From that point on, life had been anything but easy. Little Mo was a demolition squad in and of herself. I’m pretty sure I was chasing her around the cave more than half the time. Nothing was ever Mo-proof and she always found a way to get where she didn’t belong. She was adventurous, sneaky, and daring. Smart, too. I have taught her everything I know . . .
The first smile in thousands of years started with Mo and the mango. Ever since then, it has become a normal occurrence, growing more and more in number as time went on.
But laughing took a bit longer. I remember it clearly, every detail set in stone, I had returned from hunting and little Mo seemed to have been waiting for me. As soon as my claws touched the pebbled ground, she came barreling out of the back cave to greet me, something in her arms. Alas, on the two legs of hers, she tripped over herself and gravity took over. It was honestly quite amusing. I still do not know why she prefers walking on the two rather than all for like other creatures, but she is unlike other creatures.
As Mo fell to the ground, the object in her hands flew up, almost seeming to defy the laws of nature. It had been a bowl of paint, freshly made from the looks of her hands. How she had managed it, I later found out. But at the moment, everything seemed to slow. Comically, the paint splattered all over Mo (and the cave I would have to clean up), the bowl landing on her head. Things seemed to stop. I braced myself for a squall or scream, but none came.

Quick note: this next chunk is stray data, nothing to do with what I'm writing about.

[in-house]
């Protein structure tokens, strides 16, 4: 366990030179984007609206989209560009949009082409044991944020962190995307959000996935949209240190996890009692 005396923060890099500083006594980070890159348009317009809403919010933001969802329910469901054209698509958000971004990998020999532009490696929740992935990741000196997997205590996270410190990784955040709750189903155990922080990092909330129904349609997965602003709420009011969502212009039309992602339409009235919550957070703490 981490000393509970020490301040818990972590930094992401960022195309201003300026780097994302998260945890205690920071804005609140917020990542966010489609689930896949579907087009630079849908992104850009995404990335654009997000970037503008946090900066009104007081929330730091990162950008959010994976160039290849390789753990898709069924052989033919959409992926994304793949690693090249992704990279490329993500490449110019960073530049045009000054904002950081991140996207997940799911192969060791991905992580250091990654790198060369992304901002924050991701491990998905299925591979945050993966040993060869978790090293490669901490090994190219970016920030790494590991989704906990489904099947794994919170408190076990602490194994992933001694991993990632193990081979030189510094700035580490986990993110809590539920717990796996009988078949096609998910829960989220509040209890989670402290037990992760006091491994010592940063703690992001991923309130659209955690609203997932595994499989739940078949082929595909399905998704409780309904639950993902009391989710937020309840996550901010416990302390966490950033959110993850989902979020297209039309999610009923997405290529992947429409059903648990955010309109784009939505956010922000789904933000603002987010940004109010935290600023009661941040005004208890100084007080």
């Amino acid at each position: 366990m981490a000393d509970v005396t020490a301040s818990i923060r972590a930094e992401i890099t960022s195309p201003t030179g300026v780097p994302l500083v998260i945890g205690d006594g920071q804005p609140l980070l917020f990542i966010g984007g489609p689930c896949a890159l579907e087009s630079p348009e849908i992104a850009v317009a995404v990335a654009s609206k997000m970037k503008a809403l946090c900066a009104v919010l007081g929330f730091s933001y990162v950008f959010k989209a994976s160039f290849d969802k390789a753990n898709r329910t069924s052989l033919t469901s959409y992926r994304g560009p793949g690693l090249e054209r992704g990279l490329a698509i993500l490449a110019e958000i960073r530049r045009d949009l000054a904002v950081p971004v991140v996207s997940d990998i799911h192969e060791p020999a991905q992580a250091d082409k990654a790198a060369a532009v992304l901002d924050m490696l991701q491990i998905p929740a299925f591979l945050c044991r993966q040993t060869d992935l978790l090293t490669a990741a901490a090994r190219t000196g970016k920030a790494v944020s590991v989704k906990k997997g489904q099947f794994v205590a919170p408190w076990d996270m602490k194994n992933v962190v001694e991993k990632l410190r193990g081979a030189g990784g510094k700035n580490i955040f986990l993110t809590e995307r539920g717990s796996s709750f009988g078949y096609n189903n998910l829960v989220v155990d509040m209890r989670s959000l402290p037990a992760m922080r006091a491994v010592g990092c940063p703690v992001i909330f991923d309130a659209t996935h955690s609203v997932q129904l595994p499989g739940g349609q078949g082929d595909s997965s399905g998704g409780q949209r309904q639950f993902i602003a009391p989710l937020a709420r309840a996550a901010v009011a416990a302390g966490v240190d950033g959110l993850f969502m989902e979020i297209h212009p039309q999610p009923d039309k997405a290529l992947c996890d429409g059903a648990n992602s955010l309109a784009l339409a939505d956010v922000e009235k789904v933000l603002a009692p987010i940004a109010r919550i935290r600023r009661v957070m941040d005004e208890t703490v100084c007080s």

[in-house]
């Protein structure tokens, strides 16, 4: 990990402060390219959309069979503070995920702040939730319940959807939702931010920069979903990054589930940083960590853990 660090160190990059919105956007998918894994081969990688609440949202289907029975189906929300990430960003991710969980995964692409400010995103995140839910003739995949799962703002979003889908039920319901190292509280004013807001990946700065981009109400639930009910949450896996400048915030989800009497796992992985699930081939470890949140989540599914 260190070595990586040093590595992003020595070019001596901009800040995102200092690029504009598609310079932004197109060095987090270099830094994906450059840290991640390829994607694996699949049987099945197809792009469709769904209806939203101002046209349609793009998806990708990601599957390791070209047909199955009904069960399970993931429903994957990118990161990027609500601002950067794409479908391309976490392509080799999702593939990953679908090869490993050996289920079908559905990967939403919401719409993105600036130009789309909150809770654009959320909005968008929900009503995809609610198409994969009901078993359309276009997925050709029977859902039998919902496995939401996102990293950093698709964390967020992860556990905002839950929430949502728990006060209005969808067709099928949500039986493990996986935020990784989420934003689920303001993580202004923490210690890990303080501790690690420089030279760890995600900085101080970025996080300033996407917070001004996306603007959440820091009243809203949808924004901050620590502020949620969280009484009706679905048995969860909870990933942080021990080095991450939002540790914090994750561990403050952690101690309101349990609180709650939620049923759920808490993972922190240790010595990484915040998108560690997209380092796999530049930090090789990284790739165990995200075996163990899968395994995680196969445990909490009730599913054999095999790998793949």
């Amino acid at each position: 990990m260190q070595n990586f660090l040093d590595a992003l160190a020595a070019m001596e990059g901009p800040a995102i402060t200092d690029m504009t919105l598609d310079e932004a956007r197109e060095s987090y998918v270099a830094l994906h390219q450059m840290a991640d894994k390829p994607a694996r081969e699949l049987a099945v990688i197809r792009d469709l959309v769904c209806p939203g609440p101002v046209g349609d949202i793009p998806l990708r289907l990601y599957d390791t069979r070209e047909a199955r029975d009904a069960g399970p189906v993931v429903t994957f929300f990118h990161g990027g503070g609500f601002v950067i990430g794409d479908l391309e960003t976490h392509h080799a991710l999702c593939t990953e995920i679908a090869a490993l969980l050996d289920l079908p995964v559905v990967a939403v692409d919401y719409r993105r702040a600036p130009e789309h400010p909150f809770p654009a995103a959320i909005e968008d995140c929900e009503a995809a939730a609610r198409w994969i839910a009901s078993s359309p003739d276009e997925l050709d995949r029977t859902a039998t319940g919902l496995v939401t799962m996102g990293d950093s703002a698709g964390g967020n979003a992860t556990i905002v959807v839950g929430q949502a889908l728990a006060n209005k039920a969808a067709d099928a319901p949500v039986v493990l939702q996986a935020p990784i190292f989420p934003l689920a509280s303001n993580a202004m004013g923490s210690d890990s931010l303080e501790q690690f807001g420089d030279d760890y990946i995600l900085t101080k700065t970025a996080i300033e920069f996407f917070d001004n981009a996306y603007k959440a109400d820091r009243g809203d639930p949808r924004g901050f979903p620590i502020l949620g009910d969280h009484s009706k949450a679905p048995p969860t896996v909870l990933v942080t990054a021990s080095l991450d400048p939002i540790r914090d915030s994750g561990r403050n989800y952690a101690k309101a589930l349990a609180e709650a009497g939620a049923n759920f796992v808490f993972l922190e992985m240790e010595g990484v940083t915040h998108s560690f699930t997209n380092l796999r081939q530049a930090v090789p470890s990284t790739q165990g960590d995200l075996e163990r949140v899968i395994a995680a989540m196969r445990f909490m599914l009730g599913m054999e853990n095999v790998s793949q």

Covered with blue, bowl over her eyes, little Mo started to giggle. Relieved another tantrum wasn’t on it’s way, I smiled. But, as I have recently researched, laughing is contagious. As Mo burst into peals of laughter, I felt a chuckle well up inside of me. It first came out as an odd snort, but as it was my first ever, don’t hold it against me. Together Mo and I had collapsed on the floor laughing, so hard I found tears were rolling down my face. I remember that moment as clear as day. The first laugh. The first dragon’s laugh.
And now things have changed. Sixteen years later, the dragons of this world have made a comeback. Not only in numbers, but spirit, too. We are not too far gone. Mo has grown up also, and is the best friend an old dragon could ask for. Getting well on in years, I know my days are numbered. But before I go, I had to do one last thing—this. Now the world can know. Know how we have changed. Know why we have changed.
Still, the clock cannot be unwound, but with each passing hour it brings new life into the old.
“Always find a reason to laugh. It may not add years to your life, but will surely add life to your years.” -Unknown
Live. Laugh. Love.